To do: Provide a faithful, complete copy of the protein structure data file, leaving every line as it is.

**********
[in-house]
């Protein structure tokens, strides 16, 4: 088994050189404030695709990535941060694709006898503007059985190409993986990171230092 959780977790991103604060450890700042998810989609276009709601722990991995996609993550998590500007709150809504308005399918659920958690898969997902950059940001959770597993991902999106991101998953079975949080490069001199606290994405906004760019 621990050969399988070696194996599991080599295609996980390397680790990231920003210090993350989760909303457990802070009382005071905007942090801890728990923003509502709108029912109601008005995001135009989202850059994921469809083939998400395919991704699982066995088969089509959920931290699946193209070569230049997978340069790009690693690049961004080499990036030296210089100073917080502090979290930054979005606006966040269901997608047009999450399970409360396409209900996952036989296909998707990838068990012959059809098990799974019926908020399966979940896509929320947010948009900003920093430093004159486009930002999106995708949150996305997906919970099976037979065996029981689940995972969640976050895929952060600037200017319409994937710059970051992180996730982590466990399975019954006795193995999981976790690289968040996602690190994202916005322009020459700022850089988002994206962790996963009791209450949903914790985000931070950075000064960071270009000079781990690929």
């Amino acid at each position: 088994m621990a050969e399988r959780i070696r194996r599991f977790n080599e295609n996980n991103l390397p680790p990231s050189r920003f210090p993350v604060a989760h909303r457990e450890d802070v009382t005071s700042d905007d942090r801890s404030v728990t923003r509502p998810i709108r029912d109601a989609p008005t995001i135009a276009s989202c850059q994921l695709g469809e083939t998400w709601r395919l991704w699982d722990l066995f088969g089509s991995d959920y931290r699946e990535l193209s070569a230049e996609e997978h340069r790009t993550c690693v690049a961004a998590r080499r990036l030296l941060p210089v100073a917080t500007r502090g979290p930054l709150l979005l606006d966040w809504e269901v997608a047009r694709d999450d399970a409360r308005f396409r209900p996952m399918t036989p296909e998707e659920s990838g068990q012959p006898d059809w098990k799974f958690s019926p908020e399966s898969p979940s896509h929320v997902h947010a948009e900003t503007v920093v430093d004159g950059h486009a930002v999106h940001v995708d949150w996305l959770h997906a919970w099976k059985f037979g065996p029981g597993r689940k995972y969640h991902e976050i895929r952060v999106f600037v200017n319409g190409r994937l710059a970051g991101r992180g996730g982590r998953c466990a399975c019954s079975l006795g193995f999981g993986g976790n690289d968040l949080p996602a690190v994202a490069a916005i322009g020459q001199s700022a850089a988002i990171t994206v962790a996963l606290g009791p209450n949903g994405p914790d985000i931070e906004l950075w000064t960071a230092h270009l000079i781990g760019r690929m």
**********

[in-house]
């Protein structure tokens, strides 16, 4: 088994050189404030695709990535941060694709006898503007059985190409993986990171230092 959780977790991103604060450890700042998810989609276009709601722990991995996609993550998590500007709150809504308005399918659920958690898969997902950059940001959770597993991902999106991101998953079975949080490069001199606290994405906004760019 621990050969399988070696194996599991080599295609996980390397680790990231920003210090993350989760909303457990802070009382005071905007942090801890728990923003509502709108029912109601008005995001135009989202850059994921469809083939998400395919991704699982066995088969089509959920931290699946193209070569230049997978340069790009690693690049961004080499990036030296210089100073917080502090979290930054979005606006966040269901997608047009999450399970409360396409209900996952036989296909998707990838068990012959059809098990799974019926908020399966979940896509929320947010948009900003920093430093004159486009930002999106995708949150996305997906919970099976037979065996029981689940995972969640976050895929952060600037200017319409994937710059970051992180996730982590466990399975019954006795193995999981976790690289968040996602690190994202916005322009020459700022850089988002994206962790996963009791209450949903914790985000931070950075000064960071270009000079781990690929």
């Amino acid at each position: 088994m621990a050969e399988r959780i070696r194996r599991f977790n080599e295609n996980n991103l390397p680790p990231s050189r920003f210090p993350v604060a989760h909303r457990e450890d802070v009382t005071s700042d905007d942090r801890s404030v728990t923003r509502p998810i709108r029912d109601a989609p008005t995001i135009a276009s989202c850059q994921l695709g469809e083939t998400w709601r395919l991704w699982d722990l066995f088969g089509s991995d959920y931290r699946e990535l193209s070569a230049e996609e997978h340069r790009t993550c690693v690049a961004a998590r080499r990036l030296l941060p210089v100073a917080t500007r502090g979290p930054l709150l979005l606006d966040w809504e269901v997608a047009r694709d999450d399970a409360r308005f396409r209900p996952m399918t036989p296909e998707e659920s990838g068990q012959p006898d059809w098990k799974f958690s019926p908020e399966s898969p979940s896509h929320v997902h947010a948009e900003t503007v920093v430093d004159g950059h486009a930002v999106h940001v995708d949150w996305l959770h997906a919970w099976k059985f037979g065996p029981g597993r689940k995972y969640h991902e976050i895929r952060v999106f600037v200017n319409g190409r994937l710059a970051g991101r992180g996730g982590r998953c466990a399975c019954s079975l006795g193995f999981g993986g976790n690289d968040l949080p996602a690190v994202a490069a916005i322009g020459q001199s700022a850089a988002i990171t994206v962790a996963l606290g009791p209450n949903g994405p914790d985000i931070e906004l950075w000064t960071a230092h270009l000079i781990g760019r690929m």